Joel Ronchi
Yeah, correct. Correct. You know, so, so advisors will have the advice back to them within the next business day. So if submitted through the forefront platform, than the reports generated within the next business day, it goes

Peita Diamantidis
well, so a couple of things caught my eye when I did some digging to understand better for myself. You’ve got a partnership with swin, Swinburne University of Technology. Now, the notes that are talked about machine learning and artificial intelligence and in in the nature of what we’re talking about here, how does that play out? Where’s the value from that?

Joel Ronchi
Yeah, so So at the moment, so that’s really going towards our second generation product and what we’re building out so. So, you know, artificial intelligence, machine learning, natural language processing, that’s all part of the things that we’re building out at the moment behind the scenes within the platform. So obviously, takes time. And Swinburne is a key partner in that we’ve also got Mills Oakley, on the on the kind of wall side of things. Yeah, that helps us kind of as we’re building that kind of stuff out as well.

Peita Diamantidis
Yeah. Okay. And so that’s the sort of element that’s about this bionic approach is trying to, you know, sort of had the human.

Joel Ronchi
Yeah. And I think that’s what differentiates us a little bit from, you know, the compliance consultants, and also the semies, that we’re kind of in the middle, and that we’ve got a bit of both. We’ve got the human oversight, the the human engagement factor, as well as the technology factor.

Peita Diamantidis
All right, so then this is likely to be used, from what I’m hearing both at a licensee level and an even individual advisor level.

Joel Ronchi
Yeah, it’s an interesting one, like, so when, when we when we first started around three years ago, and still today, you know, our core, you know, core user, our licensees, so anything from we’ve got, you know, two AR licensee all the way up to over 500 AR licensee, and then anything in between. And that’s been our traditional market. And then I think, you know, over the last probably six to this year, probably six to nine months, this year, we’ve seen a lot more practices come and approach us directly, and say, Hey, we’ve heard about you, you know, we want to get ahead of the game. It might be that they’re not feeling the love from the licensee, it might be that they’re growing, and they want to make sure they’ve got oversight over their, their advisors internally. But yeah, some some practices are starting to reach out now directly to us, and say, Hey, can you help us irrespective of what our licensees doing?

Peita Diamantidis
Okay. And so then in terms of the user experience, then we you know, how does that once they’ve sort of been on boarded into fourth line, then what is that? How does that take part? You know, how do they take part in that what what experience do they have?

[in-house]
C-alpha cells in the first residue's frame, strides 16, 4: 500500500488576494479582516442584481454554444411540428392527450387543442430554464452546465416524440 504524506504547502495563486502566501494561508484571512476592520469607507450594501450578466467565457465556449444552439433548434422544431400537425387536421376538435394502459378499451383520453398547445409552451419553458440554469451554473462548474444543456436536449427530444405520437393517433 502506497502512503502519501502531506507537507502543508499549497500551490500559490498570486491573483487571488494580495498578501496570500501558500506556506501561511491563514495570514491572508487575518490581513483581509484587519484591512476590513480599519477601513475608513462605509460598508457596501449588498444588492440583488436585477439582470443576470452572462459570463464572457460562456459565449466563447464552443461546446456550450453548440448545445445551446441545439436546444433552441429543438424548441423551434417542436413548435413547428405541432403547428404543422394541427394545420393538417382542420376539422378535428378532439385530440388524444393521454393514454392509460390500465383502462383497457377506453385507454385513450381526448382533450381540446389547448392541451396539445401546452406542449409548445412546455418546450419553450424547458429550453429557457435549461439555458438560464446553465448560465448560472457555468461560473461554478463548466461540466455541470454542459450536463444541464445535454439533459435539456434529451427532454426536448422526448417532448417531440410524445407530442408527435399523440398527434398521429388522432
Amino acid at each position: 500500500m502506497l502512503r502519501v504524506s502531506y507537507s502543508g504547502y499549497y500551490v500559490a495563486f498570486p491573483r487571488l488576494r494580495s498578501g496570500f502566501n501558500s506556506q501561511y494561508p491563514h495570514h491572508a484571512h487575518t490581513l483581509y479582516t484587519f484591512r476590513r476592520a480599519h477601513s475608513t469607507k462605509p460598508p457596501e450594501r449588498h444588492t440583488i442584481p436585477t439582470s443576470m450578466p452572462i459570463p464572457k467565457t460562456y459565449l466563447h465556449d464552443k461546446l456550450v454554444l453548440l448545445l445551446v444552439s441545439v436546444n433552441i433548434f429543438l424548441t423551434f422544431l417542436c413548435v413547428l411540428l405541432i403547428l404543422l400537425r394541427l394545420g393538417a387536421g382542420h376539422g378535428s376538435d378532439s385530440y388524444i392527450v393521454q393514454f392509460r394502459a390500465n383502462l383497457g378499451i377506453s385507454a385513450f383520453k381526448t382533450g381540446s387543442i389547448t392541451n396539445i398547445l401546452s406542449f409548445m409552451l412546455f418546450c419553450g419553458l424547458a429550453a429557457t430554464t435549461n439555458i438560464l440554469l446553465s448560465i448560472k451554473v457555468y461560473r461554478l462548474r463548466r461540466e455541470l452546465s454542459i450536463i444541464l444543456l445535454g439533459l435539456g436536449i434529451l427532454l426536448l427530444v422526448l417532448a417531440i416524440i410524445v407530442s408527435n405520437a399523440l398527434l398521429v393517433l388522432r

Joel Ronchi
Yeah, so So with with for fine, it’s really up to the beauty of the platform is it’s up to the licensee and all the practice to determine how they want to want to use for fun. Now, I think, since breach reporting came in last year, in October last year, we’ve seen a real move towards preventing, so try to, as much as possible, you know, depends on the scale of the business and what’s going on behind the scenes in the licensee level. But trying to put through as much of the advice through a pre vet scenario, before it goes out the door so that they can identify issues, fix the issues, and then send out the SOA to the client because as we all know, the breaches or breach doesn’t become a Briton until it’s been delivered to the client. Yeah. And that’s where we’re getting a lot of what attraction and actually need for fine is around the Preventing space.

Peita Diamantidis
Yeah, okay. And I mean, anybody who started Historically, who’s been through a licensee prove it just by joining a new one? I mean, you could be talking a month turnaround for documents, you know, for review. So, I mean, anything better than that sounds like, yeah. The advisor and the client.

Joel Ronchi
Yeah. And, and the other other area, especially in the kind of issue with so much movement going on across the industry. A lot of licensees are using for fine for due diligence purposes. So they’re looking at say, let’s say an advisor approaches a licensee or practice approaches the licensee, the licensee might say, right, well, we want to put 2030 4050 SOA isn’t supporting documents before fine. So that we can see if there’s any issues. And that’s, that’s really powerful, and really, in something that’s, you know, completely scalable, time turnarounds really quick. And it allows a licensee to to then make an informed decision about whether they want to bring on that, practice that advisor or not.

Peita Diamantidis
And so when in that process, then when is when you know what’s done by the technology versus what’s done by the humans. Yeah, what part is this getting slicker? And what part gives that real personalization that can that can be necessary? Yeah, so